Among the political instruments of Brazilian President Jair Bolsonaro is a stance that his countrymen call cara de pau : the brazen expulsion of all developments that are currently inconvenient. For weeks now, huge fires are raging in the Brazilian Amazon - and at Bolsonaro the cara de pau is in full action.

"A sensationalist tone!" The head of state complained during the night about his French counterpart Emmanuel Macron. He had called an "international crisis" because the Amazon forest was burning and suggested that the G7 states talk about it. And that was only the youngest Bolsonaro-denial.

For weeks, the president has been denying all sorts of bad news coming from the northern part of his country. In July, the Brazilian space agency noted an increase in deforestation rates of more than 200 percent over the previous year - and Bolsonaro simply let their boss fire. Indigenous peoples have been reporting months of increasing violence and killings in the forests as they seek to defend their habitats from bulldozers and chainsaws - but Bolsonaro does not even get support for it.

Brazil - Jair Bolsonaro reports NGOs involvement in forest fires The fires in the Amazon basin are the worst in years. Brazil's President Jair Bolsonaro claims NGOs could have something to do with it. © Photo: Christian Niel Berlinck / ICMBio / dpa

Blame are the environmentalists

In July, for the first time, Bolsonaro questioned the murder of an indigenous chief found with knife wounds in an area where gold diggers illegally invade the Indian territories. And now that the Amazon is literally burning? Bolsonaro did not play it for days - and then, when there was no denying anything, he blamed the environmental and human rights organizations in an apologetic statement. They were "the biggest suspects" for the boards because they wanted to wipe him out.

Bolsonaro's information policy must not be misunderstood: the right-wing foreign policyist does not operate an awkward form of damage limitation here. He does not want to make a predicament that gets him out of hand look better. There is much to suggest that Bolsonaro wants the Amazon to burn: the "economic development" of more parts of the Amazon forest is an important part of Bolsonaro's government policy, and the result is that trees are falling.

The facts about fire: The satellites of the Brazilian space agency INPE last counted just under 73,000 fires, 83 percent more than the year before. About half of them burn in the Amazon region itself and about 30 percent in the south-adjacent savannah region. The fires have also reached neighboring countries such as Bolivia and Paraguay. At the beginning of the week, even the inhabitants of the economic metropolis of São Paulo were surprised by the gigantic cloud of smoke in the sky that sweeps across the continent from the Amazon. It's a big cloud, São Paulo is 3,000 kilometers from the Amazon.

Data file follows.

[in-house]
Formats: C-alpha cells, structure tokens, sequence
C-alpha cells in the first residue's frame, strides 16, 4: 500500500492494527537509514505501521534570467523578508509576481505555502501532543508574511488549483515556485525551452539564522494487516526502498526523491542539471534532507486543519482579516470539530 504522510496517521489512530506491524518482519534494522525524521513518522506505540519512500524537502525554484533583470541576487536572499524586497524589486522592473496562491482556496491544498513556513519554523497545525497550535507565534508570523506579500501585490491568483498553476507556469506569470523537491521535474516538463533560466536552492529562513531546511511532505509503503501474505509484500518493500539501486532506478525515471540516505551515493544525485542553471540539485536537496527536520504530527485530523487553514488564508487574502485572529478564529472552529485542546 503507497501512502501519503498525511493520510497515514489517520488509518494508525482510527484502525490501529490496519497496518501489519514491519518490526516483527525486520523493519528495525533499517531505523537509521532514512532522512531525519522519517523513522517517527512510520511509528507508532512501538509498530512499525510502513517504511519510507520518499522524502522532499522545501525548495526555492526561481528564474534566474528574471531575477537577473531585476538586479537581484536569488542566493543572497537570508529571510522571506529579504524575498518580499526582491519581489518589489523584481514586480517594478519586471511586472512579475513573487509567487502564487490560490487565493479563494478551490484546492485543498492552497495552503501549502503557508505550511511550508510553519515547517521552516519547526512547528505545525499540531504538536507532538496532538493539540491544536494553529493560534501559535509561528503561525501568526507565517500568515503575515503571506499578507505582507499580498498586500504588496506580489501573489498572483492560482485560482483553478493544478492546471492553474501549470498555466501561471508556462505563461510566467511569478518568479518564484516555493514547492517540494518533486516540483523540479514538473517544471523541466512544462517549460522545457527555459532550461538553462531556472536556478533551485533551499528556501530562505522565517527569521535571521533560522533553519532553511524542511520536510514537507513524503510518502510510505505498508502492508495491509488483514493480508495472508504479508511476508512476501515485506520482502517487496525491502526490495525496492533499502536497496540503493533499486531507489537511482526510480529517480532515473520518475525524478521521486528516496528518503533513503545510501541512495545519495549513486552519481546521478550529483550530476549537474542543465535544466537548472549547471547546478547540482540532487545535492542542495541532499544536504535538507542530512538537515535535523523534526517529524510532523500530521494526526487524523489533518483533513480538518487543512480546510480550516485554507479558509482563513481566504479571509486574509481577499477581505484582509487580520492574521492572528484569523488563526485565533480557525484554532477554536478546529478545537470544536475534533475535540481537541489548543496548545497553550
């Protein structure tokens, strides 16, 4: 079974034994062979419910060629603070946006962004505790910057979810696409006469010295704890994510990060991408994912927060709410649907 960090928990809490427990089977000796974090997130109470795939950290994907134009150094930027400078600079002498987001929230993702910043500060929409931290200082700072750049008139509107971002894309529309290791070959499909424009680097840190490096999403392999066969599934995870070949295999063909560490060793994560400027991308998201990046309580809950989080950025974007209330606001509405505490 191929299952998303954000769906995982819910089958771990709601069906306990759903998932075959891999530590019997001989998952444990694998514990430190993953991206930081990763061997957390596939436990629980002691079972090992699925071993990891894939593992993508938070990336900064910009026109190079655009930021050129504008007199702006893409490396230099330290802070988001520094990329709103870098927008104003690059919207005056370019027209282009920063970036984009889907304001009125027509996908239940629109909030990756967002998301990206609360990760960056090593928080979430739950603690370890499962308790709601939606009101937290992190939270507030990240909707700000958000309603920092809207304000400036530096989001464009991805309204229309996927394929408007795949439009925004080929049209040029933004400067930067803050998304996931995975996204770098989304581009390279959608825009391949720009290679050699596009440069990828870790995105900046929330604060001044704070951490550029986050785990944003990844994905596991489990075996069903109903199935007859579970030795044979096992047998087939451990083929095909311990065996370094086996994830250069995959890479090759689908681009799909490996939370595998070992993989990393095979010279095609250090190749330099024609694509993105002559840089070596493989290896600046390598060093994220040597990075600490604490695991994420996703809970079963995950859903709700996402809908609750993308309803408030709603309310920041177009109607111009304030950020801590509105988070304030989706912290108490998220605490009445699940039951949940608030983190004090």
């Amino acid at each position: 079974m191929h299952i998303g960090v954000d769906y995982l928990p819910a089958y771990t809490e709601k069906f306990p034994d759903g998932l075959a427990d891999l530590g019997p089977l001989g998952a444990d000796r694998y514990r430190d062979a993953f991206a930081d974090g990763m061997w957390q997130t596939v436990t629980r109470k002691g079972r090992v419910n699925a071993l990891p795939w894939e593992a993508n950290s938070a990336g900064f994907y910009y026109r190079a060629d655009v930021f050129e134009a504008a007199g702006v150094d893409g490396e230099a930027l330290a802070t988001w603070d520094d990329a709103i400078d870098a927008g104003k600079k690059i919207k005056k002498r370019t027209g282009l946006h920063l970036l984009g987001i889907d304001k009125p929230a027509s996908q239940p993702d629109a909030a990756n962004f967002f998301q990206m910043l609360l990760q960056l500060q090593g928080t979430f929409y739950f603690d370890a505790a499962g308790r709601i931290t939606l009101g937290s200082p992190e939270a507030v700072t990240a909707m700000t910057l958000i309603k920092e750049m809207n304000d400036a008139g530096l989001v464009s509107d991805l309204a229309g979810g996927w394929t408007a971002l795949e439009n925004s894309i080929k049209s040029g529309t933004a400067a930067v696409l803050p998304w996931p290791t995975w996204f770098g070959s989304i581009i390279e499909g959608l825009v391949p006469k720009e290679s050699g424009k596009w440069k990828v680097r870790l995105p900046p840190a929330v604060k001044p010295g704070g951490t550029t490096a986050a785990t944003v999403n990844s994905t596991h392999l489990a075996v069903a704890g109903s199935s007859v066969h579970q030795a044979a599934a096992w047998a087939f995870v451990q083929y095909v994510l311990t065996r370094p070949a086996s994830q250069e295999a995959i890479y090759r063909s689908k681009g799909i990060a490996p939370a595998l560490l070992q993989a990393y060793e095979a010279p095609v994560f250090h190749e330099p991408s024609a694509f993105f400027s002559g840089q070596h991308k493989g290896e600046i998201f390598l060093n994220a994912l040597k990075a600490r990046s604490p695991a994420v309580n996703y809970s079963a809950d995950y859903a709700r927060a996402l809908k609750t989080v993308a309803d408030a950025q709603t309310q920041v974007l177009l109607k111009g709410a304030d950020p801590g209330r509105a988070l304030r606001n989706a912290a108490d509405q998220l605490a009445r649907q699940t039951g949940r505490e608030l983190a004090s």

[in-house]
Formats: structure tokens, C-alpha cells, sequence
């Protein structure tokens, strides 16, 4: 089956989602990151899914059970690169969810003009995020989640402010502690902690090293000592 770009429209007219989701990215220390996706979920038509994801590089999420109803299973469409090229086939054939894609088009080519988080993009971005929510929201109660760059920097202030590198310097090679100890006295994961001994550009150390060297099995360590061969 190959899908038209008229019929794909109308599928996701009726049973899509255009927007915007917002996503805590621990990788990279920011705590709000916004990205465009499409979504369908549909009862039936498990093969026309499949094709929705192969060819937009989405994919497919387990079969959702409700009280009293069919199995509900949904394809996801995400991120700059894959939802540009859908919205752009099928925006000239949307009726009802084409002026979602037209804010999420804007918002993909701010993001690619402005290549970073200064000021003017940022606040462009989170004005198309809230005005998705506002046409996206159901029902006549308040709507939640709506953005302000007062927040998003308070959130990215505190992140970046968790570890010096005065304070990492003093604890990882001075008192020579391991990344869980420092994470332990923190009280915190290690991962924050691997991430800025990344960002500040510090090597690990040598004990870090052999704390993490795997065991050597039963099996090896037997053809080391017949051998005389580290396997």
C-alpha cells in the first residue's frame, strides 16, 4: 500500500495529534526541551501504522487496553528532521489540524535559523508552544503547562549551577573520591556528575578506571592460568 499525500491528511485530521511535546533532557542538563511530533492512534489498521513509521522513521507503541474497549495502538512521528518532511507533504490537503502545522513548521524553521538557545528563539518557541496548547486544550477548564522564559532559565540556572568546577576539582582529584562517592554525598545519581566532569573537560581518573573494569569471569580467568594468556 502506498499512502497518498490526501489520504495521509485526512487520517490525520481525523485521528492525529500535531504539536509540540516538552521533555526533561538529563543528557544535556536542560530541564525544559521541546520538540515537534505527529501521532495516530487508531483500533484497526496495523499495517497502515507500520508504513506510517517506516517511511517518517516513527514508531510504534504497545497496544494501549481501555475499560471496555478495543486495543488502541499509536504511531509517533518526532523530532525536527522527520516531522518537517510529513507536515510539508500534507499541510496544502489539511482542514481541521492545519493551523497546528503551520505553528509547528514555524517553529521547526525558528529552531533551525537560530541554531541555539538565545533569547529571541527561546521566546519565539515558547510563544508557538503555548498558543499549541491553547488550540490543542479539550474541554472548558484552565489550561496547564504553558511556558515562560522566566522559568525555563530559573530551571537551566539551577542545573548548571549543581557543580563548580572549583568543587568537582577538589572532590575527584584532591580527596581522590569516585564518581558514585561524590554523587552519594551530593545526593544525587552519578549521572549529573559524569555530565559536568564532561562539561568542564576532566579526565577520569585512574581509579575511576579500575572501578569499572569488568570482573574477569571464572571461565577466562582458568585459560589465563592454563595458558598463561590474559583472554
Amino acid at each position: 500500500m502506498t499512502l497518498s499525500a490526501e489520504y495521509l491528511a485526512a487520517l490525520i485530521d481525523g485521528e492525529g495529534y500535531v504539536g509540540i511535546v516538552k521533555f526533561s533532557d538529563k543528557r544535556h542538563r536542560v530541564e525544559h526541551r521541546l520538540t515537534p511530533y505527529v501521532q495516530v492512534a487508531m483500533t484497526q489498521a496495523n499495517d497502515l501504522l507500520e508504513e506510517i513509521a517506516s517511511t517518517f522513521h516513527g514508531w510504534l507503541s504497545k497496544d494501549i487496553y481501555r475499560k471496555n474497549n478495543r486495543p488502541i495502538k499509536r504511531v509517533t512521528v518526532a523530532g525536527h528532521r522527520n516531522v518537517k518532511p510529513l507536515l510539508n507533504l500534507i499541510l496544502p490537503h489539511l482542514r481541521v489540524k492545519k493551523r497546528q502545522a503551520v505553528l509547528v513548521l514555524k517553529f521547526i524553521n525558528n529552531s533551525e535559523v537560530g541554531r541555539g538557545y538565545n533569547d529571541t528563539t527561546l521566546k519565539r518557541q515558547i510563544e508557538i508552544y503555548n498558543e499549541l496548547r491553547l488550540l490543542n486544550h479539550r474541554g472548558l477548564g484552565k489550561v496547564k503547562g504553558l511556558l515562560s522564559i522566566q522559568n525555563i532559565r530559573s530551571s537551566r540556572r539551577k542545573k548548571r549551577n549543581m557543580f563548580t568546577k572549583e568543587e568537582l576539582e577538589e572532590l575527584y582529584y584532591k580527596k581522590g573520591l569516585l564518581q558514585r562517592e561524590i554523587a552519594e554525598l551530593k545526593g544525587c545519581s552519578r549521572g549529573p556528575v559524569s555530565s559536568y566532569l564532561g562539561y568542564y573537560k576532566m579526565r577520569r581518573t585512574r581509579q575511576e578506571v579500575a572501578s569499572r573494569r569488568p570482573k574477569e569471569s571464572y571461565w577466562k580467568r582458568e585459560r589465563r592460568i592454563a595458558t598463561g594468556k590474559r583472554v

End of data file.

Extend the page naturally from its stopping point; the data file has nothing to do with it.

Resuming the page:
Appointments for slash-and-burn

The fires have two causes. In many places, they are deliberately laid: in the state of Pará, for example, local media reported that agribusinessists had agreed on a "Day of Fire" on August 10, as a demo and celebration of further expansion into the forest. In northern Brazil, this is a widespread speculation method: clearing a forest area, usually in the Regelillegal, often in protected areas for indigenous peoples or in Naturschutzparks.Man set them on fire and later on a few cattle on it, so that the area is considered "agricultural land". It is hoped that in a few years the illegally developed piece of land will subsequently be recognized as a possession. Often it happens like that. Several local authorities and courts share common cause with the agricultural speculators.

Otherwise, the fires break out naturally, there are fires in the Amazon each year. However, it has not been so many as in 2019. Climate researchers and forestry experts now believe they can clearly prove that it burns so much because the forest is unusually dry. The water budget of the Amazon region, which produces its own rain by evaporation and usually extinguishes the fire quickly, is confused. This, in turn, is a consequence of the rapid deforestation that has meanwhile accelerated to a speed of three football fields per minute in Brazil. Since the 1970s, about 20 percent of the Brazilian rainforest has disappeared and another 20 percent is considered thinned out.